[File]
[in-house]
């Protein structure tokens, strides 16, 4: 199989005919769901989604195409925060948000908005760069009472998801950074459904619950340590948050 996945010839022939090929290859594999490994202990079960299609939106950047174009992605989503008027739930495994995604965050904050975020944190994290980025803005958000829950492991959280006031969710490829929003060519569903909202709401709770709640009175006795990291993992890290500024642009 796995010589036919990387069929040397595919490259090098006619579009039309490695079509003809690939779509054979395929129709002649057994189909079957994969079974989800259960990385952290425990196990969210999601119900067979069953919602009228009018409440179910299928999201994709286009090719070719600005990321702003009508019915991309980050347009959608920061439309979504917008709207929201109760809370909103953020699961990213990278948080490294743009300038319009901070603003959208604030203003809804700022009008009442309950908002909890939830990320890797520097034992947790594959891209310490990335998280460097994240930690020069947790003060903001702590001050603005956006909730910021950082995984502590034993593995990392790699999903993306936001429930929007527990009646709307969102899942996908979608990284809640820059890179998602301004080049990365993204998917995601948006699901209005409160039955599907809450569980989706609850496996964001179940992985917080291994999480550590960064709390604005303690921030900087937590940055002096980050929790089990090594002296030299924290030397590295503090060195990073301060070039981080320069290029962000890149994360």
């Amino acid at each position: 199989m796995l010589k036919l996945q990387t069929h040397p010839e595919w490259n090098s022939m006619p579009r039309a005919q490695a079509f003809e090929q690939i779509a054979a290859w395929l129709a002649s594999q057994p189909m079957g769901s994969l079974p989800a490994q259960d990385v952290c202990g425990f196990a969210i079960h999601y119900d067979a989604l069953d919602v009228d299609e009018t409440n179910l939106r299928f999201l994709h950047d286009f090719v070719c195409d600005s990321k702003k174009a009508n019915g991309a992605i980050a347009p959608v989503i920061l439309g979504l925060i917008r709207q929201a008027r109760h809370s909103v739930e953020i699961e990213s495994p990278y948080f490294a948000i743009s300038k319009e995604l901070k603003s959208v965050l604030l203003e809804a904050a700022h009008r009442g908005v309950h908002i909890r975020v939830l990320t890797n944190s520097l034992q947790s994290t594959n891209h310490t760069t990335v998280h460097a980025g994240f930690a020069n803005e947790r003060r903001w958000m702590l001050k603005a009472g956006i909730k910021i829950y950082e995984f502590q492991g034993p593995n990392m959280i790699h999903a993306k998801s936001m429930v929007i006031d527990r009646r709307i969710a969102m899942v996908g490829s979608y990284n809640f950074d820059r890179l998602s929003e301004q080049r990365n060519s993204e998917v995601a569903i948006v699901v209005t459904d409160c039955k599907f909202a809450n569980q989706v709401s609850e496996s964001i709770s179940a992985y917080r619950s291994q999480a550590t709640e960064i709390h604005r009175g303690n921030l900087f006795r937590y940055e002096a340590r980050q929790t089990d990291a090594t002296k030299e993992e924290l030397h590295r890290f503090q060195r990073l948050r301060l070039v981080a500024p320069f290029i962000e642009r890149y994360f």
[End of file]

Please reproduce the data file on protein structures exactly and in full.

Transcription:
[in-house]
């Protein structure tokens, strides 16, 4: 199989005919769901989604195409925060948000908005760069009472998801950074459904619950340590948050 996945010839022939090929290859594999490994202990079960299609939106950047174009992605989503008027739930495994995604965050904050975020944190994290980025803005958000829950492991959280006031969710490829929003060519569903909202709401709770709640009175006795990291993992890290500024642009 796995010589036919990387069929040397595919490259090098006619579009039309490695079509003809690939779509054979395929129709002649057994189909079957994969079974989800259960990385952290425990196990969210999601119900067979069953919602009228009018409440179910299928999201994709286009090719070719600005990321702003009508019915991309980050347009959608920061439309979504917008709207929201109760809370909103953020699961990213990278948080490294743009300038319009901070603003959208604030203003809804700022009008009442309950908002909890939830990320890797520097034992947790594959891209310490990335998280460097994240930690020069947790003060903001702590001050603005956006909730910021950082995984502590034993593995990392790699999903993306936001429930929007527990009646709307969102899942996908979608990284809640820059890179998602301004080049990365993204998917995601948006699901209005409160039955599907809450569980989706609850496996964001179940992985917080291994999480550590960064709390604005303690921030900087937590940055002096980050929790089990090594002296030299924290030397590295503090060195990073301060070039981080320069290029962000890149994360």
């Amino acid at each position: 199989m796995l010589k036919l996945q990387t069929h040397p010839e595919w490259n090098s022939m006619p579009r039309a005919q490695a079509f003809e090929q690939i779509a054979a290859w395929l129709a002649s594999q057994p189909m079957g769901s994969l079974p989800a490994q259960d990385v952290c202990g425990f196990a969210i079960h999601y119900d067979a989604l069953d919602v009228d299609e009018t409440n179910l939106r299928f999201l994709h950047d286009f090719v070719c195409d600005s990321k702003k174009a009508n019915g991309a992605i980050a347009p959608v989503i920061l439309g979504l925060i917008r709207q929201a008027r109760h809370s909103v739930e953020i699961e990213s495994p990278y948080f490294a948000i743009s300038k319009e995604l901070k603003s959208v965050l604030l203003e809804a904050a700022h009008r009442g908005v309950h908002i909890r975020v939830l990320t890797n944190s520097l034992q947790s994290t594959n891209h310490t760069t990335v998280h460097a980025g994240f930690a020069n803005e947790r003060r903001w958000m702590l001050k603005a009472g956006i909730k910021i829950y950082e995984f502590q492991g034993p593995n990392m959280i790699h999903a993306k998801s936001m429930v929007i006031d527990r009646r709307i969710a969102m899942v996908g490829s979608y990284n809640f950074d820059r890179l998602s929003e301004q080049r990365n060519s993204e998917v995601a569903i948006v699901v209005t459904d409160c039955k599907f909202a809450n569980q989706v709401s609850e496996s964001i709770s179940a992985y917080r619950s291994q999480a550590t709640e960064i709390h604005r009175g303690n921030l900087f006795r937590y940055e002096a340590r980050q929790t089990d990291a090594t002296k030299e993992e924290l030397h590295r890290f503090q060195r990073l948050r301060l070039v981080a500024p320069f290029i962000e642009r890149y994360f």